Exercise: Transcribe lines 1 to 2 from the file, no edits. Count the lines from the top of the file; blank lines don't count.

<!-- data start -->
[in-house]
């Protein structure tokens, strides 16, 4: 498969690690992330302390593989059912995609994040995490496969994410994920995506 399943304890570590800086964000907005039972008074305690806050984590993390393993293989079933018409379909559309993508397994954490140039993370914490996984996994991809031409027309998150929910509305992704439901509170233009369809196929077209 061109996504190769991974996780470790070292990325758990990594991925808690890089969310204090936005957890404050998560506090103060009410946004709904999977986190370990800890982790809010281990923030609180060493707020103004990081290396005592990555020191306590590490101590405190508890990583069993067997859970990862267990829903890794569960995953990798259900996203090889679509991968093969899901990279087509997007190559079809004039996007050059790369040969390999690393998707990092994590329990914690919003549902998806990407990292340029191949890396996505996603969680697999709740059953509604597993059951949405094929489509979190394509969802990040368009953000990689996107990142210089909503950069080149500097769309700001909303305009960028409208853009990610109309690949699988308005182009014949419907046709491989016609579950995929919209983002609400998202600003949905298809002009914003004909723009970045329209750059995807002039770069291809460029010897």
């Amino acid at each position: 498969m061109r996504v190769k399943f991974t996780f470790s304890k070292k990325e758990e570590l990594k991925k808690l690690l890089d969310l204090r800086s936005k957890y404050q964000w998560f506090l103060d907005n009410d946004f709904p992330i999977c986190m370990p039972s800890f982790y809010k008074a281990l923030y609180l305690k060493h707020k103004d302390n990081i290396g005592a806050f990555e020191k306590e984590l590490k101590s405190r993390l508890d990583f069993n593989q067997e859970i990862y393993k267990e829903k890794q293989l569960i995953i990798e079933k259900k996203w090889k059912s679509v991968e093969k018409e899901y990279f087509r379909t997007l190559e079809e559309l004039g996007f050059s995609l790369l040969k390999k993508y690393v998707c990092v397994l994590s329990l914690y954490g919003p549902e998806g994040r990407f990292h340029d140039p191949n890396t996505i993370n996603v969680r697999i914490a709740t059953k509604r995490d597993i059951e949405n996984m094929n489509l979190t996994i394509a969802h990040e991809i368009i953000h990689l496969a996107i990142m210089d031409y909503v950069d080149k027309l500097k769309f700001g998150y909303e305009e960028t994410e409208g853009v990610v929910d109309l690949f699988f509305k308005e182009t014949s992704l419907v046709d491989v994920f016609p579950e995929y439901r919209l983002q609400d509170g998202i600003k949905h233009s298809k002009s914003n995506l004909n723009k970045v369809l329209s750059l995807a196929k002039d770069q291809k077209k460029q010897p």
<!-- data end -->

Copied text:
[in-house]
């Protein structure tokens, strides 16, 4: 498969690690992330302390593989059912995609994040995490496969994410994920995506 399943304890570590800086964000907005039972008074305690806050984590993390393993293989079933018409379909559309993508397994954490140039993370914490996984996994991809031409027309998150929910509305992704439901509170233009369809196929077209 061109996504190769991974996780470790070292990325758990990594991925808690890089969310204090936005957890404050998560506090103060009410946004709904999977986190370990800890982790809010281990923030609180060493707020103004990081290396005592990555020191306590590490101590405190508890990583069993067997859970990862267990829903890794569960995953990798259900996203090889679509991968093969899901990279087509997007190559079809004039996007050059790369040969390999690393998707990092994590329990914690919003549902998806990407990292340029191949890396996505996603969680697999709740059953509604597993059951949405094929489509979190394509969802990040368009953000990689996107990142210089909503950069080149500097769309700001909303305009960028409208853009990610109309690949699988308005182009014949419907046709491989016609579950995929919209983002609400998202600003949905298809002009914003004909723009970045329209750059995807002039770069291809460029010897």